[an error occurred while processing this directive]
BBC News
watch One-Minute World News
Last Updated: Wednesday, 2 February, 2005, 17:36 GMT
Media divisions on Nepal crisis
A Nepalese riot policeman asks Kathmandu residents to disperse
Nepal's papers are under state control
The press in Nepal and its neighbour India are covering the political crisis in the Himalayan mountain kingdom in starkly different ways after King Gyanendra imposed media censorship on his homeland.

Nepal's usually lively newspapers have largely become information sheets, in marked contrast to India, where commentators have condemned the king for sacking the prime minister and taking over the government.

Many Indian commentators are also scathing in their assessment of how Delhi is handling the crisis.

In Nepal, the Kathmandu Post, Himalayan Times and the state-run Rising Nepal, all English-language dailies, each give a lengthy account of the king's takeover.

Long live the monarchy, we are with you
Advert in Rising Nepal

Two provide the full text of his proclamation, in which he sacked the government and assumed state control. Pictures of the king making the announcement on TV are shown.

All three papers list the constitutional rights that have been suspended, including freedom of assembly and freedom of expression, but the tones of their headlines are neutral.

"His Majesty Dissolves Deuba government," says Rising Nepal. "Deuba cabinet dismissed, king takes charge," says the Himalayan Times, a leading privately-owned newspaper.

A press transformed

Only Rising Nepal actually comments on the takeover, in a front-page special editorial which backs the king's position.

The paper also carries a large front-page advertisement from a country club in eastern Nepal that says "long live the monarchy, we are with you" beside a picture of a smiling King Gyanendra.

He has plunged his country into a political freefall of the kind he will find very hard to control or reverse
India's The Hindu

The papers also report that people have been organising rallies in support of the king.

The BBC's Charles Haviland in Kathmandu notes this is not the usual tone of Nepalese journalism.

But Rising Nepal does carry some livelier snippets in a column called Newsroom Chatter.

In an apparent jibe at top Nepalis, a journalist identified by his initials remarks that reporters are always in a difficult position because if they try to tackle an influential leader or businessman, they will suffer.

"Talk about a shady deal and there you are scampering for your life, instead of the target," he says.

Targeting Delhi

In India, The Hindu accuses King Gyanendra of acting with "reckless deliberation".

"He has not only acted against the spirit of Nepal's system of constitutional monarchy. He has... plunged his country into a political freefall of the kind he will find very hard to control or reverse."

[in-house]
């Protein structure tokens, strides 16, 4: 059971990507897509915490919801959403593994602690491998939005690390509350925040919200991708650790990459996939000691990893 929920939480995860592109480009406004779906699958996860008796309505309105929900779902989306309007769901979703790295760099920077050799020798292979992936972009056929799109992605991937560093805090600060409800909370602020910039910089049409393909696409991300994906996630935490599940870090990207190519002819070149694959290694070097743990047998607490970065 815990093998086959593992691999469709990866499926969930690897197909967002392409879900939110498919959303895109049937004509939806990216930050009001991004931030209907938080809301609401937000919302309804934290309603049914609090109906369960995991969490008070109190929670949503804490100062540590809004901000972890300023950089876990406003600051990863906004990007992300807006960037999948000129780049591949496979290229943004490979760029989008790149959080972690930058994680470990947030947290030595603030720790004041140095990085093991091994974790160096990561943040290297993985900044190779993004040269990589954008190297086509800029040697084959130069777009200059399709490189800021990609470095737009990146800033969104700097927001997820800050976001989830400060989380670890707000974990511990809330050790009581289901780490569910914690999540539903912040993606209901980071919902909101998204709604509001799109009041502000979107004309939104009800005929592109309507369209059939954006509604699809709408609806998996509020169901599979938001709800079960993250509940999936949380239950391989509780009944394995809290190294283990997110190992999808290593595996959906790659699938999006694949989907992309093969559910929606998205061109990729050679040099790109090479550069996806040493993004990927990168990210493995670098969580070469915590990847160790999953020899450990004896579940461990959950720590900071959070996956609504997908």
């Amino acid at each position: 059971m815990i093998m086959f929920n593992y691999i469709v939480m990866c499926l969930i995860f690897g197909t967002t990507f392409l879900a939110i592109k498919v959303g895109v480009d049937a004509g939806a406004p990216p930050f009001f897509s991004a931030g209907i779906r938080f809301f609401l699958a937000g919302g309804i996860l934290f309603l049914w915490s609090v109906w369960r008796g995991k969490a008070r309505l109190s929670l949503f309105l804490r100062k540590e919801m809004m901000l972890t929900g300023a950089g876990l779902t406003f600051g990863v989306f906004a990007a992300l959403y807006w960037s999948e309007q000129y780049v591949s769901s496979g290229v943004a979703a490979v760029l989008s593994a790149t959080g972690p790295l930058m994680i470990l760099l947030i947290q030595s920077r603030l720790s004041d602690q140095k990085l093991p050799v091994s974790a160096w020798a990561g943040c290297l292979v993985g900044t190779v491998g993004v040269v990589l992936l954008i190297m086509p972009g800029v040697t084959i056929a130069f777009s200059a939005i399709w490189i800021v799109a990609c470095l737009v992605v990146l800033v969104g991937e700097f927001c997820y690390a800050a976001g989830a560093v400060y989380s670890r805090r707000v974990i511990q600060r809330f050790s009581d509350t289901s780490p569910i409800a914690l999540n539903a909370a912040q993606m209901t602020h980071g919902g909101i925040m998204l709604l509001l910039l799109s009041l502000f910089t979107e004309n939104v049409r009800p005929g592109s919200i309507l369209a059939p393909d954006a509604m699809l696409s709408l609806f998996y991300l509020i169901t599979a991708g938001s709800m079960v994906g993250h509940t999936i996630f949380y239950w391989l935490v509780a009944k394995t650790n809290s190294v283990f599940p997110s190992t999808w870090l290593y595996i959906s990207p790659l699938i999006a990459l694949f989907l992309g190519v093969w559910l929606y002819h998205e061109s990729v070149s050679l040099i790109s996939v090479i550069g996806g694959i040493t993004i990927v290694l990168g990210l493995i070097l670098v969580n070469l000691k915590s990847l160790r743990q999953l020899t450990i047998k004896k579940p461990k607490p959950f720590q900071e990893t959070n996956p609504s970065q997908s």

The daily also criticises Delhi's decision to sell arms to the Nepalese military which "was seen as tacit endorsement of the king's authoritarian ways".

The Indian Express condemns the government in Delhi for "cluelessness".

The Indian government should play a decisive role in restoring democracy in Nepal
India's Dainik Bhaska

"The government of India allowed itself to be taken by surprise once again. India has not had the courage to lean hard enough on the monarchy in order to make Nepal genuinely more democratic."

The Times of India is also unhappy about the sale of weapons to Kathmandu.

"It would be advisable for Delhi not to compound the problem by extending military assistance to the Royal Nepal Army as it is doing now.

"India must counsel caution and press for an inclusive political solution," The Times of India concludes .

Jaipur's Dainik Bhaskar says there are direct links between leftist rebels in India and Maoist insurgents in Nepal.

"It is quite natural for India to be concerned about the events in Nepal... the Indian government should play a decisive role in restoring democracy in Nepal and dealing with the tide of insurgency," the major-circulation Hindi-language daily says.

BBC Monitoring selects and translates news from radio, television, press, news agencies and the internet from 150 countries in more than 70 languages. It is based in Caversham, UK, and has several bureaus abroad.

The BBC is not responsible for the content of external internet sites


News Front Page | Africa | Americas | Asia-Pacific | Europe | Middle East | South Asia
UK | Business | Entertainment | Science/Nature | Technology | Health
Have Your Say | In Pictures | Week at a Glance | Country Profiles | In Depth | Programmes
Americas Africa Europe Middle East South Asia Asia Pacific